Satan had taken him to a mountaintop. Jesus’ little geo-political world in which he found himself—now dominated by the Romans—could be his. It really could. He knew it. And he wondered. In fact, he was sorely tempted; why else would he be sitting on a mountaintop wondering about it all.
After well over a month, he finally said no.
John the Baptist shot off his mouth about the Roman King. Seemingly, a stupid move. John now sat in prison sweating out his fate. With great angst, John sent messengers to Jesus asking if he was the One. Imagine: John is considered the greatest prophet because he knew Jesus was the long-awaited Messiah the Jews had been hoping for for centuries. Indeed, John had recently baptized Jesus, identifying him as the One. Yet John fearfully debated, “Was I wrong?” He sent messengers to ask Jesus just that question, “Are you the One… or should we wait for someone else?” (Mt. 11:3; NCV) He asked, even though he knew from reports what Jesus had already been doing.
What did John expect Jesus to do? Sure seems he expected Jesus to rescue him. But why? Because Jesus was to be the new King of the Jews. He was to usher in a new geo-political empire, overthrowing the Romans and setting up God’s Kingdom once and for all. Can’t blame John; Jesus himself wondered if that was His mission. Little doubt, given his expectations, John was shocked with Jesus’ answer: “Go tell John what you hear and see: The blind can see, the crippled can walk, and people with skin diseases are healed. The deaf can hear, the dead are raised to life, and the Good News is preached to the poor. Those who do not stumble in their faith because of me are blessed.” (Mt. 11:4-6; NCV) That was it—and John was beheaded.
John, the greatest of them all, died by execution, baffled as to what Jesus was really all about.
Jesus invited a Zealot onto his ministry team. Zealots were one of four sects at that time: Pharisees who didn’t like either John the Baptist or Jesus (note that the apostle Paul was a Pharisee); the Sadducees who didn’t believe in the resurrection of the dead; the Essenes who many consider non-political; and the Zealots. Zealots were organized revolutionaries. They wanted to overthrow the Romans by force. Inviting a revolutionary on board no doubt stirred expectations.
At a political level, Jesus was no innocent bystander. He deliberately provoked the Pharisees. In retaliation, they set out numerous times and ways to publicly trap Him in order to make Him look foolish, erode His following, or even get Him arrested by the Romans. One time they used the issue of taxation. Taxes were burdensome on the Jews; the amounts they demanded were large. And the Jews had to pay special subject taxes that Roman citizens didn’t have to pay. Such taxes felt enslaving—and were, in fact, taxes for economic and political subjugation. Some Jews may even have felt that paying taxes to Caesar was false worship. About two and a half decades earlier, there had been an uprising against Roman taxes—which had been brutally crushed by Rome. So the Romans would have been especially attuned to this issue, and the Jews would have continued to grind their jaws under the tax burden.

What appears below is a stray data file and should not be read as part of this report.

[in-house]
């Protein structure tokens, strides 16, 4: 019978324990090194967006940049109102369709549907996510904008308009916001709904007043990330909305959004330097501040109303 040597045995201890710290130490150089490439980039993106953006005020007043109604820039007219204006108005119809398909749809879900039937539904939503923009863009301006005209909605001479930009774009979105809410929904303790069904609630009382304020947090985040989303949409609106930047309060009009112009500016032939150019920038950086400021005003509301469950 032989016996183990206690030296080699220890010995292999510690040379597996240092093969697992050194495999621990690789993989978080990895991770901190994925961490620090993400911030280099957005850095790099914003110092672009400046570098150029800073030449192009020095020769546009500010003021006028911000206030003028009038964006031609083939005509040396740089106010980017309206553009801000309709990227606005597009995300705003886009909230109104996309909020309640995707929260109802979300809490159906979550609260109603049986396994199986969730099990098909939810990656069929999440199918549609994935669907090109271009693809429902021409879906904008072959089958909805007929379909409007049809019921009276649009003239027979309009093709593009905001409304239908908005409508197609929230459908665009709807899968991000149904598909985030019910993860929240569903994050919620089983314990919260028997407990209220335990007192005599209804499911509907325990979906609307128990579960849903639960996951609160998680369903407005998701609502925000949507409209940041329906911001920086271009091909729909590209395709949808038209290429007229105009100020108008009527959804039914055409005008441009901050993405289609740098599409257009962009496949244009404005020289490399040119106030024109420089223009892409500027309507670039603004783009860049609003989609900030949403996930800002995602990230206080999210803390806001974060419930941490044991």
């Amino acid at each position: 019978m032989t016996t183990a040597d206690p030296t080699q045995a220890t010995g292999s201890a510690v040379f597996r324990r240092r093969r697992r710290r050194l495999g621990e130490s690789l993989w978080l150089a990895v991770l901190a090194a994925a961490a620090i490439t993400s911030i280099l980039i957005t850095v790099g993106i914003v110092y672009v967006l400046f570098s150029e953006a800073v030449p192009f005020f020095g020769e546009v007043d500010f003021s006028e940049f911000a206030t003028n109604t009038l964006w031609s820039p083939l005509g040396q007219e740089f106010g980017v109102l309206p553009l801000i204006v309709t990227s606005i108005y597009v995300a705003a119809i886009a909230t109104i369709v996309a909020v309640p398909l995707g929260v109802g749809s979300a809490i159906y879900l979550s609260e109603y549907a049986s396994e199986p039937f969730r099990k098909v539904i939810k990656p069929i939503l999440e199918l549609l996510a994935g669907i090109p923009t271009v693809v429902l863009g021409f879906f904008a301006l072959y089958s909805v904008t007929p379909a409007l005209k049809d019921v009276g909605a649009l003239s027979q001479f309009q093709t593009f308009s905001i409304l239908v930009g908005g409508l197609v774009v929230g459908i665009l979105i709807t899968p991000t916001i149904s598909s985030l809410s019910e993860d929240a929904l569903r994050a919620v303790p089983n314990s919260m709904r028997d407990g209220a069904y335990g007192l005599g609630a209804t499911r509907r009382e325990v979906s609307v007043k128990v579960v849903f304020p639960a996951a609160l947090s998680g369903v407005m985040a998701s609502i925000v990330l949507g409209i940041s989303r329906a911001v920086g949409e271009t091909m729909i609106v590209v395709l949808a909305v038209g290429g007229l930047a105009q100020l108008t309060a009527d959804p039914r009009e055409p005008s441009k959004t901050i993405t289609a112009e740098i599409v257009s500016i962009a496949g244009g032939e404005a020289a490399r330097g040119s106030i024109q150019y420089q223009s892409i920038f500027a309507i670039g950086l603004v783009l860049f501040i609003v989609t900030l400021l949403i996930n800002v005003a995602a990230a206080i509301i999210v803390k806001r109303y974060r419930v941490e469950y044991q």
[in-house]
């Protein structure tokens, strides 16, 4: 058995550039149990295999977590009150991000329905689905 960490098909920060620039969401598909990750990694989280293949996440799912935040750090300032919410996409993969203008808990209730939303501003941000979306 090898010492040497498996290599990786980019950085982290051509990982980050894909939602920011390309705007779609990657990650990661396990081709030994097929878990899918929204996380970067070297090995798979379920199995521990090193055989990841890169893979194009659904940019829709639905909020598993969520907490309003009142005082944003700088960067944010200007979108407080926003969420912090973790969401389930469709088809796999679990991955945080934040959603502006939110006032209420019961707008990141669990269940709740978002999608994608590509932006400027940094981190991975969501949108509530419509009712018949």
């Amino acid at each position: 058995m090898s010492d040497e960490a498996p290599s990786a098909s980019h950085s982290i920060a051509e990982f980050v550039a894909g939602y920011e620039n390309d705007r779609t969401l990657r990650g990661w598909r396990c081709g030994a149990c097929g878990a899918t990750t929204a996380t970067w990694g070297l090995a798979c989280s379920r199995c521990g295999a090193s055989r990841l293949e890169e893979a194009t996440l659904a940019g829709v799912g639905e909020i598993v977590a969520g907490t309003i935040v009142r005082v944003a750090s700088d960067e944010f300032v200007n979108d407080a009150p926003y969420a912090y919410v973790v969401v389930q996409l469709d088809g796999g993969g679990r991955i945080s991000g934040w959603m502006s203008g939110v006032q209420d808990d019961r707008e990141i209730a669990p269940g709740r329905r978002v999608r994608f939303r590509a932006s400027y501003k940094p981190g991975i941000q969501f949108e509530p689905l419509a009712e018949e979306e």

After trying to ingratiate themselves to Jesus—which Jesus saw through—the Pharisees asked Him, “Tell us then, what is Your opinion? Is it right to pay the imperial tax to Caesar or not?” (The imperial tax was the added tax not imposed on Roman citizens.) Jesus responded by calling these Pharisees hypocrites, once again embarrassing them in front of others and provoking their rage. Then He said, “Whose image is this? And whose inscription?” “Caesar’s,” they replied. Then he said to them, “So give back to Caesar what is Caesar’s, and to God what is God’s.” (Mt. 22:15-12; NIV)
Some think the focus in this exchange is on how we should react to government as Christians. Perhaps, but if that’s the case, it sure seems to miss the real drama here. Jesus was being set up. If He said the tax was unfair, and/or that the Jews should not pay the tax, the Romans could arrest Him for trying to incite a riot or even, more broadly, an insurrection. If He said yes, it is a fair subjugating tax and all Jews should pay it, His intrigued audience would recoil in disgust and anger—likely destroying His public ministry. Instead, Jesus takes the coin, sets up His audience to note that the coin is made by Caesar, and then says, well, if it’s Caesar’s then give it back to Him. But whatever is God’s, give that to Him. Jesus dodges the trap. He avoids any possibility of Roman arrest. And yet He doesn’t say anything about it being a fair tax at all. Perhaps some Jews who were revolutionaries and wanted Jesus to use this as an occasion for a riot were disappointed, but His response didn’t destroy His ministry… not yet anyway.
Jesus’ propensity to avoid inciting violence against Rome would seem to have been sealed by other teachings. Besides turning the other cheek, Jesus said, “If anyone forces you to go one mile, go with them two miles.” Rome had made it a law that a soldier could require a Jew to carry his back pack for him for one mile. (A pack could weigh about a hundred pounds.) So Jesus was encouraging the subjugated Jew to stop becoming so bitter under the cruelty of Roman rule—and offer the soldier a second mile. Beyond that, he really wanted the Jew to stop hating the Roman enemy and reach out in love. (Mt. 5:38-48; NIV) That teaching went directly against the mission of the revolutionaries… and of His own disciple Simon. Jesus was making it clear He was no violent revolutionary—and had no plans of becoming so.